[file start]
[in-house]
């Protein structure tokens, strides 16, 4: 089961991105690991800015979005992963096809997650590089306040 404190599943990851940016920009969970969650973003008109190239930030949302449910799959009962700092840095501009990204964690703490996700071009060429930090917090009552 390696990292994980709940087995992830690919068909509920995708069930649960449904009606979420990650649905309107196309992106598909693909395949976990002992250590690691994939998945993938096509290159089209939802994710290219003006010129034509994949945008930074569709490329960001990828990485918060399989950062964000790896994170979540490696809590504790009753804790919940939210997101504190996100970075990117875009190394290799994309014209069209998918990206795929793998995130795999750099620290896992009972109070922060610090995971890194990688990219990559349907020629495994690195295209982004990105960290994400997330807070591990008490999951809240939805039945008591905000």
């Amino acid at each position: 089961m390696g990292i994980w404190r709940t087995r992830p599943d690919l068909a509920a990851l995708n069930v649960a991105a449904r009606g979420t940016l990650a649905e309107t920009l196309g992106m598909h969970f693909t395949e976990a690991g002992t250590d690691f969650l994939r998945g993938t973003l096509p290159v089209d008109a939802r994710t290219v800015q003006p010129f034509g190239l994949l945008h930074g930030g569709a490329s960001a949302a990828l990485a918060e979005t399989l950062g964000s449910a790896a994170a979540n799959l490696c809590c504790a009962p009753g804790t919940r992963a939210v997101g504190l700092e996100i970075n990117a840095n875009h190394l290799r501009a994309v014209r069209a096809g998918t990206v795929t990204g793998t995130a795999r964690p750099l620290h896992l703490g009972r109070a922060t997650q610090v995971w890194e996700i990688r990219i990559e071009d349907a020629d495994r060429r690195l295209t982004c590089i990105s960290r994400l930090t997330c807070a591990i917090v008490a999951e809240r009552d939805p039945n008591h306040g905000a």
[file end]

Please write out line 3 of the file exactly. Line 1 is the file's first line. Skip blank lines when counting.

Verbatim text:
């Amino acid at each position: 089961m390696g990292i994980w404190r709940t087995r992830p599943d690919l068909a509920a990851l995708n069930v649960a991105a449904r009606g979420t940016l990650a649905e309107t920009l196309g992106m598909h969970f693909t395949e976990a690991g002992t250590d690691f969650l994939r998945g993938t973003l096509p290159v089209d008109a939802r994710t290219v800015q003006p010129f034509g190239l994949l945008h930074g930030g569709a490329s960001a949302a990828l990485a918060e979005t399989l950062g964000s449910a790896a994170a979540n799959l490696c809590c504790a009962p009753g804790t919940r992963a939210v997101g504190l700092e996100i970075n990117a840095n875009h190394l290799r501009a994309v014209r069209a096809g998918t990206v795929t990204g793998t995130a795999r964690p750099l620290h896992l703490g009972r109070a922060t997650q610090v995971w890194e996700i990688r990219i990559e071009d349907a020629d495994r060429r690195l295209t982004c590089i990105s960290r994400l930090t997330c807070a591990i917090v008490a999951e809240r009552d939805p039945n008591h306040g905000a």